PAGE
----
Senate hopefuls pack in campaigningRepublican Rick Berg and Democrat Heidi Heitkamp wrapped up the most expensive U.S. Senate race in North Dakota history with a rush of campaigning Monday at restaurants, an engineering business and a civic club.
By: By Dale Wetzel, Associated Press, The Jamestown Sun
BISMARCK — Republican Rick Berg and Democrat Heidi Heitkamp wrapped up the most expensive U.S. Senate race in North Dakota history with a rush of campaigning Monday at restaurants, an engineering business and a civic club.
Heitkamp, a 57-year-old former state tax commissioner and attorney general, stumped the length of the Red River Valley, stopping in Park River and Grafton before heading south to Grand Forks, Mayville and Fargo.
Berg, a 53-year-old congressman trying to make the jump to the Senate after just one term in the House, toured a West Fargo engineering company before speaking to a civic club luncheon in Minot. He also planned visits with Republican volunteers in Bismarck and Fargo late Monday.
The race between the two has been the most watched in North Dakota, in part because Republicans are counting on a Berg victory to help them gain control of the Senate. He is competing with Heitkamp to replace Democrat Kent Conrad, who is retiring from the Senate after 26 years.
Voters also will choose a new U.S. House member to replace Berg. Republican Kevin Cramer is running against Democrat Pam Gulleson for the state’s only House seat. If Heitkamp and Gulleson win, they would become the first women elected to represent North Dakota in Washington.
More than 83,000 North Dakota residents, or almost one-quarter of the expected election turnout, had already voted by midday Monday, Secretary of State Al Jaeger’s office said. Jaeger said people joked to him about looking forward to the end of a constant barrage of campaign ads. In the Senate race alone, the candidates spent more than $8 million, and outside groups spent millions more.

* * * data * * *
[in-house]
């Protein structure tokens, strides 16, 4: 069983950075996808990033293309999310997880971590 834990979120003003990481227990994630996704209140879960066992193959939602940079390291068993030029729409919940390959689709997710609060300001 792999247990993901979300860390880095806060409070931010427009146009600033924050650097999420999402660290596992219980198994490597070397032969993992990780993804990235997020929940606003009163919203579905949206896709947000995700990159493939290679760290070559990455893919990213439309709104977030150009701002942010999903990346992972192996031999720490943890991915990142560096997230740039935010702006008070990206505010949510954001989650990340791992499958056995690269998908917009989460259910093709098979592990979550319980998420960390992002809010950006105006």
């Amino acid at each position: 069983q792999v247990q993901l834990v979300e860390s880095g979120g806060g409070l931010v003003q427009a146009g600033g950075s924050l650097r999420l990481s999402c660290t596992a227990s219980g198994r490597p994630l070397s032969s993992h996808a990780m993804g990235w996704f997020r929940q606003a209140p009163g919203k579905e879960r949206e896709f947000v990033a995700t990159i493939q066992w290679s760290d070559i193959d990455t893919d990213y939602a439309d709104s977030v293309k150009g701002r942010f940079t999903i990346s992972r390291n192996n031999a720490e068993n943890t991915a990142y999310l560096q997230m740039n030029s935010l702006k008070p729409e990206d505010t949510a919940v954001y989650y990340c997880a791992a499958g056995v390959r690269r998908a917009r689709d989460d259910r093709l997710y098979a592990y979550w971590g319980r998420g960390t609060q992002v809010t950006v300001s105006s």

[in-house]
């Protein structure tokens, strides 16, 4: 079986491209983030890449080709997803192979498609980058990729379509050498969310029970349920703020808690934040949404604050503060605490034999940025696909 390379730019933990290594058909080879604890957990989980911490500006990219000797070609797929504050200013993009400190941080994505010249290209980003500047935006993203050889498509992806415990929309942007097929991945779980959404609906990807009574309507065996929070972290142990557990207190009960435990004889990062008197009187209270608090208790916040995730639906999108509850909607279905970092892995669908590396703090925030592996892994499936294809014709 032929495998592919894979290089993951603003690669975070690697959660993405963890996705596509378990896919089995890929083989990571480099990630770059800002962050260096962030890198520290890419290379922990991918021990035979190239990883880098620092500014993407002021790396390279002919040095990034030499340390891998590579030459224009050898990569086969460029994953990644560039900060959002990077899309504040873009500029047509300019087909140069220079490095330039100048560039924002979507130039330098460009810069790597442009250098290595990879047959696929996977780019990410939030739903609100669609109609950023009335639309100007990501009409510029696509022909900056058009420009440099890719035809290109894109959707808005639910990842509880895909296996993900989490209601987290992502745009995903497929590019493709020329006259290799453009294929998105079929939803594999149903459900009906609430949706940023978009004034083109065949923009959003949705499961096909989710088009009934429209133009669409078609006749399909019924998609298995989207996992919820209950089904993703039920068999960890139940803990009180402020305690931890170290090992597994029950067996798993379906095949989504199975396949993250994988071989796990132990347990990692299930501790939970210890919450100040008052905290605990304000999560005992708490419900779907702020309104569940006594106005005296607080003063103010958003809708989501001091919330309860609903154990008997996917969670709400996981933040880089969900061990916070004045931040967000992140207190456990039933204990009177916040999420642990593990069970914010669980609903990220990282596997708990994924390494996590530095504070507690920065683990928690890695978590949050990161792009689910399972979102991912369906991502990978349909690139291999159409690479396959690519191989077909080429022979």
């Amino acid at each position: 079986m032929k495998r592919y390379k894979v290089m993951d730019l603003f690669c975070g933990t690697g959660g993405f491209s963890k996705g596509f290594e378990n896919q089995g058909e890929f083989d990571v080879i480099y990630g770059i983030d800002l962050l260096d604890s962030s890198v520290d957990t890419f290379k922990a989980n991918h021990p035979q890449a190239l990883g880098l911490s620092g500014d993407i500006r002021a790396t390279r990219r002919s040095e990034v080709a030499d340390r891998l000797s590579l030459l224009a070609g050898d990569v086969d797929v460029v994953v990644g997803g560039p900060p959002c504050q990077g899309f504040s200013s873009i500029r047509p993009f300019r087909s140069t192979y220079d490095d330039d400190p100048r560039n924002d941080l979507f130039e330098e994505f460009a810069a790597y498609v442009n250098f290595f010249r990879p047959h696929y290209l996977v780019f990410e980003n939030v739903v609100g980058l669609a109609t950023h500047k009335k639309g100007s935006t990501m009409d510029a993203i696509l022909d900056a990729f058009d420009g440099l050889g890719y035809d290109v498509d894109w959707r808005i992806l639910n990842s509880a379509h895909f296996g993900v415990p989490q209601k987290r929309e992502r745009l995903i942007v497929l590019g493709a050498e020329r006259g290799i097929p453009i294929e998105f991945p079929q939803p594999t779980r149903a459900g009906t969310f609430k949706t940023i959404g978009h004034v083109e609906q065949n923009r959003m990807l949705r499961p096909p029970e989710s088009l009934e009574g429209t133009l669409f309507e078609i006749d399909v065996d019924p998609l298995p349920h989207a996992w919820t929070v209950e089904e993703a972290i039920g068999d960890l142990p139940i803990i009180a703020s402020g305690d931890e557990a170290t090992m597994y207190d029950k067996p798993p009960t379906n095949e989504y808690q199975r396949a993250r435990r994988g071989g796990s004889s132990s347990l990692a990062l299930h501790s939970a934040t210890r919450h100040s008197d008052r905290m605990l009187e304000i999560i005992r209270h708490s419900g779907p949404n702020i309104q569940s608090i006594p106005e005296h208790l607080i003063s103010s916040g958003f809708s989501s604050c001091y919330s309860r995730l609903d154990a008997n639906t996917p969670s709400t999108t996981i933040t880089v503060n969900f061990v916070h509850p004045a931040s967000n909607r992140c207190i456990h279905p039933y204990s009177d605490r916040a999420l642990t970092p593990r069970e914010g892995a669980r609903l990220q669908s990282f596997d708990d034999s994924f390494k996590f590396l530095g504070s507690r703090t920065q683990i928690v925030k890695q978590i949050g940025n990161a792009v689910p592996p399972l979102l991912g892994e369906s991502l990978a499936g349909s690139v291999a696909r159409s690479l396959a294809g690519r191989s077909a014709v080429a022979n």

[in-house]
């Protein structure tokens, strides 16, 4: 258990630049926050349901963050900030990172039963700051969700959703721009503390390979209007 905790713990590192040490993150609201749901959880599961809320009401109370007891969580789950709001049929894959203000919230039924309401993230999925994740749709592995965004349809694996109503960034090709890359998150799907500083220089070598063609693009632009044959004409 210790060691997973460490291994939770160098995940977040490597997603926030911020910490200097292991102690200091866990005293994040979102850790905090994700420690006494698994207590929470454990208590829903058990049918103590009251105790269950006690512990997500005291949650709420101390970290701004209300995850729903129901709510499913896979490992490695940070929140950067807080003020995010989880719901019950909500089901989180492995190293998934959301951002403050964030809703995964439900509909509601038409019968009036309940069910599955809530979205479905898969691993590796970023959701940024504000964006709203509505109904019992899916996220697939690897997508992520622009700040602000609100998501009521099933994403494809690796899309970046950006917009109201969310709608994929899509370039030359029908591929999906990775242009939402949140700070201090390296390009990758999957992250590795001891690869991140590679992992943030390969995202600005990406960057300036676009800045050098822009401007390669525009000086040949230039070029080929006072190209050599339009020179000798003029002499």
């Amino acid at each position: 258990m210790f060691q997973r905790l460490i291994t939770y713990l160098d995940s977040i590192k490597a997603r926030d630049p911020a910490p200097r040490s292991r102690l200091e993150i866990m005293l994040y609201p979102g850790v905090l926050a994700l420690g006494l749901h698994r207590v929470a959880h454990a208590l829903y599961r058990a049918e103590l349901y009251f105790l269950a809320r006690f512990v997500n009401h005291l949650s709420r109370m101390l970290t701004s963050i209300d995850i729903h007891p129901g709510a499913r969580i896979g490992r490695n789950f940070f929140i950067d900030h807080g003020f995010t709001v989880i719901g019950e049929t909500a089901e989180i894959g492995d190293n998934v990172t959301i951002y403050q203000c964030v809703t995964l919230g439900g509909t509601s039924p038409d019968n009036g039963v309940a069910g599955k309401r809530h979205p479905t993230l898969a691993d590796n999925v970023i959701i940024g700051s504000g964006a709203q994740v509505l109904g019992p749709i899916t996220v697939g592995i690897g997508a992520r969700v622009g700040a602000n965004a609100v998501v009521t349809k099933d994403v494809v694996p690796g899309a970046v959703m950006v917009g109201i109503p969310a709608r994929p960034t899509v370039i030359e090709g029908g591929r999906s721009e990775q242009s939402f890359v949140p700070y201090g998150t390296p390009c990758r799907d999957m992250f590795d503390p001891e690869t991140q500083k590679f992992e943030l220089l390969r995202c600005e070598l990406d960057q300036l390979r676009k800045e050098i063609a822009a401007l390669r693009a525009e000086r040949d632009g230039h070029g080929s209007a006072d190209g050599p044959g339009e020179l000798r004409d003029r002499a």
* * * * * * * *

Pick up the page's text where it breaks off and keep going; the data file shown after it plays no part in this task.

“Everybody that I run into is ready to get back to normal, and not have to listen to any more of these,” Jaeger said. “I think everybody is ready to have it over with.”
Tuesday’s ballot also includes the governor’s race, in which Republican incumbent Jack Dalrymple is seeking his first full term after succeeding former Gov. John Hoeven when Hoeven was elected to the Senate two years ago. Voters also will be asked to resolve ballot initiatives that would protect farming rights, ban smoking in public workplaces and provide a five-year prison term for cruelty to cats, dogs and horses.
Dalrymple was opposed by Democratic state Sen. Ryan Taylor, a Towner rancher and the state Senate’s Democratic leader. The campaign has focused on how best to manage North Dakota’s economic growth from a western oil boom. Dalrymple says he’s done a good job of balancing spending on public works with tax cuts, while Taylor says more state money could go to help local governments deal with problems created by oil-related development.
North Dakota has not had a Democratic governor in 20 years.
The other statewide races on the ballot are insurance commissioner, auditor, public service commissioner and treasurer — all jobs now held by Republicans — and school superintendent, an office that is coming open for the first time in 28 years.
Wayne Sanstead, a former Democratic state legislator and lieutenant governor, has been North Dakota’s top school official since 1984. He declined to run for re-election, and Tracy Potter, a former Democratic state senator and U.S. Senate candidate, and Kirsten Baesler, a GOP-backed former Bismarck school administrator, ran to succeed him.
The farming rights initiative, a proposed constitutional amendment limiting the Legislature’s ability to regulate “modern” farming and ranching, was put on the ballot by the North Dakota Farm Bureau. It has split North Dakota farmers, with the state’s Farmers Union organization arguing the amendment is worded too expansively.
The anti-tobacco initiative would expand the state’s current limits on public smoking by snuffing out cigarettes in bars, motels, public transport and any other workplace to which the public has access.
Backers of a measure to make extreme cruelty to dogs, cats and horses a felony punishable by five years in prison used photos of pets wearing posters bearing supportive messages to make their case and emphasized North Dakota’s status as one of two states where cruelty to animals is only a misdemeanor. The other is South Dakota.
Opponents of the proposal, including the state’s farm groups, said it was too narrowly focused and said they would introduce a more comprehensive anti-cruelty bill in the Legislature next year.